So, if you’re anxiously searching for an avenue to break into the AI field, concerned you’re already behind due to the progress of others, here’s a tip: learn to prompt well and then help somebody who can’t.

The wiz

Here you can find a related, brief, yet fairly typical tale from a Reddit user who took a data analyst position in a company. They’ve been using ChatGPT to increase their productivity, but feel a bit shy about admitting this to their superiors. This story resonates with me. While large corporations may face difficulties in implementing AI from the top down, employees are able to adapt and use it from the bottom up quite readily. However, without any direct financial motivation, they might not necessarily share these productivity gains with the rest of the organization.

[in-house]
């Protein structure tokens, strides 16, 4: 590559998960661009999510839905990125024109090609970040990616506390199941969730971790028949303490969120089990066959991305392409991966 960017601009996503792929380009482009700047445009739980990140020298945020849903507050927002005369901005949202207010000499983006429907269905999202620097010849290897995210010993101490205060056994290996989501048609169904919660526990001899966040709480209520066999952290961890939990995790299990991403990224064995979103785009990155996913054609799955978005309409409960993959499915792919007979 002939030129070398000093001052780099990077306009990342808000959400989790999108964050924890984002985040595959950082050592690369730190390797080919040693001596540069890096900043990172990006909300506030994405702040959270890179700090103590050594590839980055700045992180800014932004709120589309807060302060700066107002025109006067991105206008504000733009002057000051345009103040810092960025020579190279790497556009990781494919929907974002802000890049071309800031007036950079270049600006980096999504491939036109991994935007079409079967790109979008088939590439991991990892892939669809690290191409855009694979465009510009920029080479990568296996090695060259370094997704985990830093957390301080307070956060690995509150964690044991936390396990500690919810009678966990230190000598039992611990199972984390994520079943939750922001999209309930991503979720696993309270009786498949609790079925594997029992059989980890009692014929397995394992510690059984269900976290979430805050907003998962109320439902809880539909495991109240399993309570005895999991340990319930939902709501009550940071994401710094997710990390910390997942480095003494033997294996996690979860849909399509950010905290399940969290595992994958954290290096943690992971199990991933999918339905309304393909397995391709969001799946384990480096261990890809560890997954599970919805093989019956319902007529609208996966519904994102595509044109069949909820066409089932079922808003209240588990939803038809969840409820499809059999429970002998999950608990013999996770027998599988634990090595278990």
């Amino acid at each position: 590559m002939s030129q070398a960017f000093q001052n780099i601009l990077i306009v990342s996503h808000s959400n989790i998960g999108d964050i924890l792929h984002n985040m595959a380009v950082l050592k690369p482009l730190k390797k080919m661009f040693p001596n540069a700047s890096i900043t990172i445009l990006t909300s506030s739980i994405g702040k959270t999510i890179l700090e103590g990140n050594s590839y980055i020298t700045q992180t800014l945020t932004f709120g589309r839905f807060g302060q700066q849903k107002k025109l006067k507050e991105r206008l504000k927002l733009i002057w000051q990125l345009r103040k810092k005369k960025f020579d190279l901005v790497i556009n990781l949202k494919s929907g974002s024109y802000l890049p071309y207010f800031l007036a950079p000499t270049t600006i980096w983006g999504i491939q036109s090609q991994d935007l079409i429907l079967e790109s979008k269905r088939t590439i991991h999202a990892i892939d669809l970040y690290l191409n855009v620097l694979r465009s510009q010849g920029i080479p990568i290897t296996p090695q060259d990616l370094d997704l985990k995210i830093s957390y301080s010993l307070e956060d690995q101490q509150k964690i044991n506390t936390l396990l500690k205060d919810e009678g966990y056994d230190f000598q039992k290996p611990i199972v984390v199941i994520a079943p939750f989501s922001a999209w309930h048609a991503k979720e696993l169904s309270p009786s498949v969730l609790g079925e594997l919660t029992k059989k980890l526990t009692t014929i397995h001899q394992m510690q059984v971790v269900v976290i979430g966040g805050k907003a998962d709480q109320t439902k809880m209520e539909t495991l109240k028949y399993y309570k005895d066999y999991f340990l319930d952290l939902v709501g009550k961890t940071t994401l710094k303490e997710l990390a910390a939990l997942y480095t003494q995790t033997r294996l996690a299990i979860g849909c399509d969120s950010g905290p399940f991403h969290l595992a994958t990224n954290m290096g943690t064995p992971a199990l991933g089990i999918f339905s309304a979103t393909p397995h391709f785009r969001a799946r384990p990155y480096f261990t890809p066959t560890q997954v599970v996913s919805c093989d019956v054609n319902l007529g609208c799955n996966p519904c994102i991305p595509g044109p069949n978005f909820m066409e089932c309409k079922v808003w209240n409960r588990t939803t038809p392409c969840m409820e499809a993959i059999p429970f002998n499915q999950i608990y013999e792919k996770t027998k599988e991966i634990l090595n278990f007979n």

Llama 2

Meta announced Llama 2. Currently, it’s the best open–source software model available. The largest version closely mirrors the performance of GPT–3.5 in reasoning tasks, but there’s a substantial gap when it comes to coding benchmarks. It’s competitive with, or even better than, PaLM–540B on most metrics, but still trails behind GPT–4 and PaLM–2–L.

It’s freely available for commercial use up to a staggering 700 million monthly active users—that’s free until your app is seven times larger than ChatGPT at its peak. Plus, it can be run on your laptop. While I appreciate what Meta is doing with generative AI, it seems like everyone wants a slice of this industry. Word is that Apple will soon be joining the race too.

Turtles all the way down